People

Nobel prize winner Esther Duflo referred to as nameless ‘wife’ – and Twitter is furious

Posted by
Anna Brech
Published
Nobel prize winners Esther Duflo and Abhijit Banerjee

Esther Duflo has just become the youngest recipient for the Nobel Prize in Economics: but certain publications are refusing to acknowledge her record-breaking achievement. 

When Esther Duflo won the Nobel Prize in Economic Sciences this week, she became the youngest economic sciences laureate and the second woman in history to receive the honor. 

Yet, gender bias dies hard and Duflo – who was co-awarded the title with her husband Abhijit Banerjee, a fellow Massachusetts Institute of Technology professor, and Michael Kremer of Harvard University – soon found herself being referred to merely as Banerjee’s “wife” in coverage of the landmark achievement. 

This included the Economic Times, India’s leading business publication: Banerjee was born in India, and the Nobel trio based some of their research to alleviate global poverty in the cities of Mumbai and Vadodara.

Twitter commentators were shocked at the newspaper’s headline, which reduced Duflo to an accessory of her husband’s triumph – with not even a named mention to recognise her success by:

Needless to say, this shade of casual sexism did not go down well with those all too familiar with its guises:

Many people could not believe how such an obvious misstep came about:

To add even more irony to the situation, Duflo is a leading advocate for women in her field. 

You may also like

Tabitha King has a scathing message for those referring to her as “Stephen King’s wife”

Along with Banerjee and Kremer, the Paris-born professor developed pioneering techniques to fight poverty and improve access to education among the world’s poorest communities, using specific policy interventions that have been refined over the course of around 20 years of work.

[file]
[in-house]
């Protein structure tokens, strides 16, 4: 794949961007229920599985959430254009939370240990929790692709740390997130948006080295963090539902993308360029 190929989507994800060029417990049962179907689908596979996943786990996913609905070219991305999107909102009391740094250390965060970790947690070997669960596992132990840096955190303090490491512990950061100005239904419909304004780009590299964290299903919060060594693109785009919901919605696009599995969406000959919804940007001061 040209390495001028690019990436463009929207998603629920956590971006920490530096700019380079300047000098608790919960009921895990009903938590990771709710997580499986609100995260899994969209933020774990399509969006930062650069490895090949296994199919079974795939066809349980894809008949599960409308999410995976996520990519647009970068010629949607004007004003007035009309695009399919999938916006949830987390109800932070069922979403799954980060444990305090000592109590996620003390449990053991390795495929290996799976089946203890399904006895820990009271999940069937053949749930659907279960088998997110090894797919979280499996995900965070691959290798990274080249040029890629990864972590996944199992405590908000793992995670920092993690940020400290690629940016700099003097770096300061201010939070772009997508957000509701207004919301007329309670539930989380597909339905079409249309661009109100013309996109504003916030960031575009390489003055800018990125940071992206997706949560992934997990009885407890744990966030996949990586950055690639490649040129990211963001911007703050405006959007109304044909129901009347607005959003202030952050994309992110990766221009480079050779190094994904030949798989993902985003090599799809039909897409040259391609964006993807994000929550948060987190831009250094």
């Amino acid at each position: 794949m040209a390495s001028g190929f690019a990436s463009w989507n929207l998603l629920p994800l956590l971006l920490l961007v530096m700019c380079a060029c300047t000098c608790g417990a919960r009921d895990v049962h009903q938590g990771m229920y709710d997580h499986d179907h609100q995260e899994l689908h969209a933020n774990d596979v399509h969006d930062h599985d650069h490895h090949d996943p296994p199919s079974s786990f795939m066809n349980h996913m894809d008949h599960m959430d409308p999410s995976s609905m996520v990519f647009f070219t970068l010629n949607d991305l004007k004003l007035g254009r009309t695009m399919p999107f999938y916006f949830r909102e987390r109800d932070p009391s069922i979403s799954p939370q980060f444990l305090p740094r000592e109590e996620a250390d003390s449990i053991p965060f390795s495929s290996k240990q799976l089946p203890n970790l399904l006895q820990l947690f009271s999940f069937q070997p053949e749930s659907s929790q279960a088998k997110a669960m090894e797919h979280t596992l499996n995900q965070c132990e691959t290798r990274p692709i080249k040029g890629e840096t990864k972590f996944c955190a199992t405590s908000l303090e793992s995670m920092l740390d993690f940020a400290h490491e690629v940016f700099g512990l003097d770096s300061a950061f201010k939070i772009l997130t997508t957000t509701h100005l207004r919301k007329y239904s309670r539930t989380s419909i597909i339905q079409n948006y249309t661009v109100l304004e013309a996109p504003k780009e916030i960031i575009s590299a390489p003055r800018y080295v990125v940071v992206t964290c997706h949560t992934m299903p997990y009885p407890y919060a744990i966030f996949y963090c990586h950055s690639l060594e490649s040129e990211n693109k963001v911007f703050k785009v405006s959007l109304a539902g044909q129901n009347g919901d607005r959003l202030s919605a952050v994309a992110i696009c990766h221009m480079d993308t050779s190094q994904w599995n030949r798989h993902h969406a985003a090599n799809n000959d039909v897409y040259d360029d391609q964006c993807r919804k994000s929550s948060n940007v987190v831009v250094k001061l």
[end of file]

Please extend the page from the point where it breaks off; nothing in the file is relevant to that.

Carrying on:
Responding to news that the trio had won the Nobel this week, Duflo dedicated her part of the achievement to blazing a trail for other women like her: 

Duflo also used the occasion to draw awareness to the lack of female researchers in her discipline, and how this is affecting its long-term outlook:

Clearly there’s still work to do; not just with opening up the field of economics, and ensuring it nurtures emerging female talent, but also in recognition of the achievements that follow this. 

With Duflo at the helm, though, the future looks bright.

Explaining how her team tackles global poverty, she says: “What we try to do in our approach is to say, ‘Look, let’s try to unpack the problems one-by-one and address them as rigorously and scientifically as possible’”.

With the same approach to sexism, who only knows what is possible. 

Image: Getty

Don’t miss out: sign up to the Stylist Daily email for a curated edit of brilliant content every day

Topics

Share this article

Author

Anna Brech

Anna Brech is a freelance journalist and former editor for stylist.co.uk. Her six-year stint on the site saw her develop a vociferous appetite for live Analytics, feminist opinion and good-quality gin in roughly equal measure. She enjoys writing across all areas of women’s lifestyle content but has a soft spot for books and escapist travel content.

Recommended by Anna Brech

Visible Women

A woman just won the Nobel Prize for Physics for the first time in 55 years

She’s also only the third woman in history to be awarded the honour

Posted by
Hannah-Rose Yee
Published
Life

10 inspirational teen girls on battling sexism at school

"I don’t feel like there’s anything boys can do better than girls"

Posted by
Sarah Biddlecombe
Published
Life

Astronaut Barbie has landed, and it’s one giant leap for women in STEM

NASA recently confirmed it is finally sending a woman to the moon.

Posted by
Hollie Richardson
Published
Books

This report has revealed the gender bias in newspaper book coverage

This is why we still needs awards and publishers just for women

Posted by
Sarah Shaffi
Published
Life

How women are being priced out of STEM careers

The government are proposing a new fees system that threatens to price women in science even further out

Posted by
Moya Lothian-McLean
Published